Six reasons you should start your tax return now
So, in theory, most people still have a few months before they need to start worrying about their tax return (just six per cent submit a paper version).
However, people are being encouraged to start planning early this year because of Covid.
“This year tax returns are going to look different for millions of people, because in the tax year 2020/21 so many had unusual income, including Covid support, that they’ll need to include in their tax return for the first time,” said Sarah Coles, personal finance analyst at Hargreaves Lansdown.
“By starting now, you’ll give yourself time to get to grips with the changes.
“You also benefit from a whole host of other perks reserved for early birds – from giving yourself time to work out how you’ll pay your bill, to the opportunity to reduce what you pay, and the space to correct any mistakes from previous years.”
Much of the Covid support was taxable, including the Self-Employment Income Support Scheme, the Coronavirus Job Retention Scheme (furlough), self-isolation payments, local authority grants, and funding from the Eat Out to Help Out scheme.
Coles said: “If you claimed the self-employment grant or received furlough pay, you’ll need to include details on your tax return.
“If you were self-employed or in a partnership, and received any support, you’ll need to declare it on your self-assessment form.
“Any self-employment grants should be in the specific self-employment grant box. Any other Covid payments should go in the ‘any other business income’ box. Bear in mind that you don’t need to record loans on your tax return, such as the bounce back loan or one from the Coronavirus Business Interruption Loan Scheme.
“If you’re employed and were furloughed you will need to enter your earnings and income tax from your P60. This will cover your furlough payments, so you don’t need to enter them separately on your tax return.”
Five more reasons to do your tax return now
You have more time to think about how you’ll pay your tax bill
Regardless of when you file, you have until 31 January to pay the bill. You should be setting aside money to cover your tax bill as you go along, but there are times when things don’t go to plan. This may affect more people this year, especially if they’re also staggering payments from their previous tax bill. Completing your tax return early gives you longer to access the cash.
It gives you the time and space to get all the help you need
This can include guidance on the website or the phone. Phone lines will be far less busy at this time of year than during the January rush. It’s also a good time to track down an accountant. If you leave it to the last minute, you could struggle to find someone available, and they may charge extra for tax returns done at short notice.
You have time to bring your tax bill down
Most of what you do now will only affect your tax bill in the current year, but there are a handful of ‘carry back’ opportunities to cut your tax bill for the previous year. If you give money to charity using gift aid, the charity will reclaim basic rate tax, but higher and additional rate taxpayers need to claim the difference through their tax return.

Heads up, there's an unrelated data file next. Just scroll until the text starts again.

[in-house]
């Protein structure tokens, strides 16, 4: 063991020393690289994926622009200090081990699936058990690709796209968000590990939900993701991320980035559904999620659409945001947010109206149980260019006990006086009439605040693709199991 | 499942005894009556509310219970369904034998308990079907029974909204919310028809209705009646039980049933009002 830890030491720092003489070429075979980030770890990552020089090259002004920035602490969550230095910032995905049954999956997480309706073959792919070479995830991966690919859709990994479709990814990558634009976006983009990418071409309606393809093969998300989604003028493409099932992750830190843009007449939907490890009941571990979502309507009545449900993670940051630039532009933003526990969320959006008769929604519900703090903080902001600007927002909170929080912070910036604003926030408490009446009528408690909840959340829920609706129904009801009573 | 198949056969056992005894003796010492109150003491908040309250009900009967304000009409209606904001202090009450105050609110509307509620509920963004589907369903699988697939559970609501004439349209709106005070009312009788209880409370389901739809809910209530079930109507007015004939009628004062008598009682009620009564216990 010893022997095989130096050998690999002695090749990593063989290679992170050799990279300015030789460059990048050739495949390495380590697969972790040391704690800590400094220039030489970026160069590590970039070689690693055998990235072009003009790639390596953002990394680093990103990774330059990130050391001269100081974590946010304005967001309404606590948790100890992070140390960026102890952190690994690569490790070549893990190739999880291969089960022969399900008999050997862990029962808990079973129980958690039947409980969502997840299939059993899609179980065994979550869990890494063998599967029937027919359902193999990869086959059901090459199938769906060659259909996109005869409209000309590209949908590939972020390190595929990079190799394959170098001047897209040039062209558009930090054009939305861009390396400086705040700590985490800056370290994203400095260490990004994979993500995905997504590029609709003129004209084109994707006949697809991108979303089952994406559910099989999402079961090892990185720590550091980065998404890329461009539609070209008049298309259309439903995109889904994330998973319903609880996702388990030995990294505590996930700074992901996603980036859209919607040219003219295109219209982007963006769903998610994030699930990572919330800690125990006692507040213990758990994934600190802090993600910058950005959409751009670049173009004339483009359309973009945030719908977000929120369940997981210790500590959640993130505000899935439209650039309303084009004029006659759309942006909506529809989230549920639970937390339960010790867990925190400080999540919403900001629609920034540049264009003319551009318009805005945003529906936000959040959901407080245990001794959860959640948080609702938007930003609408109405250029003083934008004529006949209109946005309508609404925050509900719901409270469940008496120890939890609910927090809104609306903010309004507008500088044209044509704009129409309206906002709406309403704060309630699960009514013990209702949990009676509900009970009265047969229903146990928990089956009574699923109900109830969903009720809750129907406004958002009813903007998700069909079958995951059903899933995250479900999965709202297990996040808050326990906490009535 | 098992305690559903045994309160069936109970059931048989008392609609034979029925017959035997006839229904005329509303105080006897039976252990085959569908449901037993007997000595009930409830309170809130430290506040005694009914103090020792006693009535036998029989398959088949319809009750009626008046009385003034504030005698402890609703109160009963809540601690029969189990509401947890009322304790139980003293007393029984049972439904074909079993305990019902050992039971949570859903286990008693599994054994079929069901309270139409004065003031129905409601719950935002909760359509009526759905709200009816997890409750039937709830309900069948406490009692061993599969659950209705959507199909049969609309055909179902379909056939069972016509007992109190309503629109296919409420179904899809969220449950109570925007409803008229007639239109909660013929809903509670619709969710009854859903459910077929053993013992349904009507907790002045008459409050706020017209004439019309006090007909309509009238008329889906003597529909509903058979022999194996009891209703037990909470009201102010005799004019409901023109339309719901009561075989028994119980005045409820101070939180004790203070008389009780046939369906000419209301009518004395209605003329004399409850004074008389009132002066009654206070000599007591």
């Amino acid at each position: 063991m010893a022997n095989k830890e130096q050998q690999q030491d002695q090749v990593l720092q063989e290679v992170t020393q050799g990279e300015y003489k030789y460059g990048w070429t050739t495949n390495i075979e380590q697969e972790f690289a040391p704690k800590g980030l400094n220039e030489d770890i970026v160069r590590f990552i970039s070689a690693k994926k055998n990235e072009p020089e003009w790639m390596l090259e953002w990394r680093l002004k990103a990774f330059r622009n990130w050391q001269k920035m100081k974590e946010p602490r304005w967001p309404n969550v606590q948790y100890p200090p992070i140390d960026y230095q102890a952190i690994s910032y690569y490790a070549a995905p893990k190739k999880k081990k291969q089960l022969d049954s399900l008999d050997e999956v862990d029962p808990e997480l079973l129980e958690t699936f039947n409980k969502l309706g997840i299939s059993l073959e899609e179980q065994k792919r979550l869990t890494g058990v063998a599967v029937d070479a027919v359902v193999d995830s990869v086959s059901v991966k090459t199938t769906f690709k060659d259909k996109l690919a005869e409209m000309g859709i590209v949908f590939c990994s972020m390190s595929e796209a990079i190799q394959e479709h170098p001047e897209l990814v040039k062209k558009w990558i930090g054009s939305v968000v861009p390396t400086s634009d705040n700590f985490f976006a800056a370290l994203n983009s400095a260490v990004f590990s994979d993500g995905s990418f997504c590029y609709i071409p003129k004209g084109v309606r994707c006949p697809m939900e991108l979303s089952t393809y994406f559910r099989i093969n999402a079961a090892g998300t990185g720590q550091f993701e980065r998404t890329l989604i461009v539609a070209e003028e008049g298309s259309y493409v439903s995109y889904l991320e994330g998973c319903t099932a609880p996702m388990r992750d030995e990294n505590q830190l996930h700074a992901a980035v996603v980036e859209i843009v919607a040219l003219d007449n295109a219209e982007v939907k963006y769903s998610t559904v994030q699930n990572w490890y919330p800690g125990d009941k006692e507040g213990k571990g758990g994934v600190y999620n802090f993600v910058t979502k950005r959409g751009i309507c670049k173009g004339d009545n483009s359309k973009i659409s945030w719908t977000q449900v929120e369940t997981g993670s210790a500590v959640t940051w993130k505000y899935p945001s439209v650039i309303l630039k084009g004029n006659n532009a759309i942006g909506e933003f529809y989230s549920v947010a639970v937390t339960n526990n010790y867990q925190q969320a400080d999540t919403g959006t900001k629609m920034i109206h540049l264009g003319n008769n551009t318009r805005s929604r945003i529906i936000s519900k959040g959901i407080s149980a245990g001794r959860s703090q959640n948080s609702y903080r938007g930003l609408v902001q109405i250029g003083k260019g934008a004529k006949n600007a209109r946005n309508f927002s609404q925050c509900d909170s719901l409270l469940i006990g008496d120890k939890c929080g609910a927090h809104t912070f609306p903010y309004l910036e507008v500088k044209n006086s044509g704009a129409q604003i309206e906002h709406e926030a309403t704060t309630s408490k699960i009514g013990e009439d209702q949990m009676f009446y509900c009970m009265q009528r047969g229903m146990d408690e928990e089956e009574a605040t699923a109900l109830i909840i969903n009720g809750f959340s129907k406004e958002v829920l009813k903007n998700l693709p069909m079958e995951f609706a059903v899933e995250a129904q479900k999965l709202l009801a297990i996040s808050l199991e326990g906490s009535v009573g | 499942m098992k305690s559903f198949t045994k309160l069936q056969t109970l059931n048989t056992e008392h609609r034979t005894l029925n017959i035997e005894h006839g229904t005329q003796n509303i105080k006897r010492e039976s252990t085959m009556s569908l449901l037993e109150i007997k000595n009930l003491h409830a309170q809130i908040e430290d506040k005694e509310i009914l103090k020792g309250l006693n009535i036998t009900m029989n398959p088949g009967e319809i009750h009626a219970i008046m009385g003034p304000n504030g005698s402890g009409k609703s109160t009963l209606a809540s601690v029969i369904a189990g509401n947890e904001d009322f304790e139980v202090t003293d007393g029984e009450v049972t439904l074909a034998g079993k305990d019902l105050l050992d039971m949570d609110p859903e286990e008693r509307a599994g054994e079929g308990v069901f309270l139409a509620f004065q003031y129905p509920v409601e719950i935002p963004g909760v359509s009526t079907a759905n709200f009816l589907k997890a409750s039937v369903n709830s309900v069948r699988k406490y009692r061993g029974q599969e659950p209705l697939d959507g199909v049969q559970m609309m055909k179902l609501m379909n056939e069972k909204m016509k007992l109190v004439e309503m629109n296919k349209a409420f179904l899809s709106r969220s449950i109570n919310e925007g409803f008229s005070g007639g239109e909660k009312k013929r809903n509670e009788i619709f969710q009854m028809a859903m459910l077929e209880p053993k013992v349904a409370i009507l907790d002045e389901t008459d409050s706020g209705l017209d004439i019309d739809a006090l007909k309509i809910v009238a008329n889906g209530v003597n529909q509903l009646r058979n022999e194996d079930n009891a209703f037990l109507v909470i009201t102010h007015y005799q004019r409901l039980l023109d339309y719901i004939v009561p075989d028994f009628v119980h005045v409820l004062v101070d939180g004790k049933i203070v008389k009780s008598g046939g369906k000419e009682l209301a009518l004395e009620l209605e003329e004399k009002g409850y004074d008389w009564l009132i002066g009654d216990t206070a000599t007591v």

Any gift aid donation you make up until the day you file your tax return can be included in your previous year’s tax return, so you can make a donation now, and include it in the tax return you’re filing. This is particularly useful if your income is going to fall this year, because you can claim gift aid in a year when you were paying a higher rate of tax.
Another carry back rule applies if you’ve invested in an Enterprise Investment Scheme (EIS) in the current tax year, and you want to carry back income tax relief of 30% to the previous year. You can’t claim back more relief than the tax you have paid, so this is particularly useful if you won’t earn enough to offset the tax relief this year.
You have the opportunity to correct previous years
If you realise you’ve made a mistake in previous years, you can claim a refund for overpayments for any time during the past four years. You’ll need to write to HMRC explaining that you’re making a claim for ‘overpayment relief’, include proof, a signed declaration saying that the details you’ve given are correct, and outline how you want the repayment to be made.
Learn from your mistakes
When you’re inputting gains from stocks and shares – and possibly discovering that you’re going to have to pay capital gains tax or dividend tax – it’s a helpful reminder that if you held these assets in stocks and shares ISAs, there would be no tax to pay. Even if your gains fall within the annual allowances, details of assets outside an ISA have to be included in the tax return, so this should be a reminder that if you were to move it into an ISA, you could avoid having to include them in this process every year too. Once you’ve got your tax return out of the way, it’s worth making use of any ISA allowance you still have for this tax year too.